terms. One of the early abuses in the subprime market was single-premium credit
insurance, which charged a high up-front fee to insure mortgage payments if the
borrower couldn't make them.
The abusive practices that led to
the mortgage crisis were enabled by an out-of-date and fractured federal
regulation failed to adapt to the increasingly complex mortgage market and many
participants were virtually unregulated at the federal level.
- Authority for
interpreting and enforcing consumer protections was fractured among several
agencies, none of which had protecting borrowers as its primary mission. Federal regulators hindered state level
consumer protection by ruling they could not enforce strong state lending laws
against nationally chartered institutions.
- When agencies
did focus on consumer protection, they tended to rely on disclosure rules and
nonbinding "guidance" over hard and fast rules. Consumer groups and borrowers
were raising concerns over lending in 2000 but only in July 2008 did the
Federal Reserve implement any rules about abusive, unfair, or deceptive
Dodd-Frank Wall Street Reform and
Consumer Protection Act of 2010 explicitly outlined new rules for mortgage
lending in order to prevent specific types of market abuses and it established
the CFPB as a new consumer protection agency.
Dodd-Frank mortgage provisions are designed to reorient the market back
to well-underwritten, sensible mortgages and disfavors the loan terms common to
the private-label securities market.
Among the most important aspects
of Dodd-Frank is the establishment of an "Ability-to-Repay" standard which
requires originators to make a "reasonable and good faith determination based
on verified and documented information that the consumer has a reasonable
ability to repay the loan and pay housing expenses. Dodd-Frank creates a preference against risky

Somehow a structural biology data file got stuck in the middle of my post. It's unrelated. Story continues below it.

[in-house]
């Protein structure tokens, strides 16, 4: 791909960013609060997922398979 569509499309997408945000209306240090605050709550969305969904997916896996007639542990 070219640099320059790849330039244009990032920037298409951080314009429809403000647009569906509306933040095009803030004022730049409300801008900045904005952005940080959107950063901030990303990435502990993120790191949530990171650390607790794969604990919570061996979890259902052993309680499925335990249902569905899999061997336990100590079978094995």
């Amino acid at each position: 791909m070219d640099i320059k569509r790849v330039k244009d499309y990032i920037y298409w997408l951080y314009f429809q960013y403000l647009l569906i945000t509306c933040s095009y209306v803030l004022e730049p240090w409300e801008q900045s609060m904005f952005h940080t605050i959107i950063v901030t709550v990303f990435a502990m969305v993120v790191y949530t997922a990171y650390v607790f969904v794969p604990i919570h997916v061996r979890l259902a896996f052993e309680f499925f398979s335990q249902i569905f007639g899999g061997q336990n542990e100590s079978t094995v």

loan terms through a category of safe loans called "Qualified Mortgages" (QMs)
giving litigation protection to lenders who conform to the ability-to-repay
provision and a number of other QM requirements. Dodd-Frank also banned single-premium credit
insurance and mandatory arbitration, required escrows of taxes and insurance
for higher-priced mortgages; and documentation of borrowers' income.
Importantly, Dodd-Frank created
the CFPB as an independent consumer watchdog agency to ensure that financial
transactions, including mortgages, are fair and transparent and empowered it to
enforce existing consumer protection laws and regulations and respond to new
abuses as they emerge. The CFPB consolidates the functions of a number of
agencies and will be able to regulate the practices of all mortgage-market
participants, including banks, non-banks, brokers, and servicers. Also, by leaving funding outside the
appropriations process, Congress protected the agency from lobbying efforts to
weaken the resources available for supervision and enforcement.
A lot of blame for the recent crisis has
been laid on the Community Reinvestment Act (CRA) and the affordable housing goals
of the GSEs for encouraging loans to unqualified borrowers. The facts do not support these claims. CRA has been around for 30 years while the
problem loans began within the last ten.
Only six percent of subprime loans were extended by CRA-obligated lenders
to lower-income borrowers and those loans appear to have performed better than
other subprime loans. GSE could not purchase or securitize subprime mortgages directly. The share of subprime MBS purchased by the
GSEs as investments from Wall Street firms was a fraction of that of the private
sector. Most of the GSEs losses, in
fact, were from loans to higher income families, were tied to Alt-A rather than
subprime loans, and did not count toward affordable housing targets.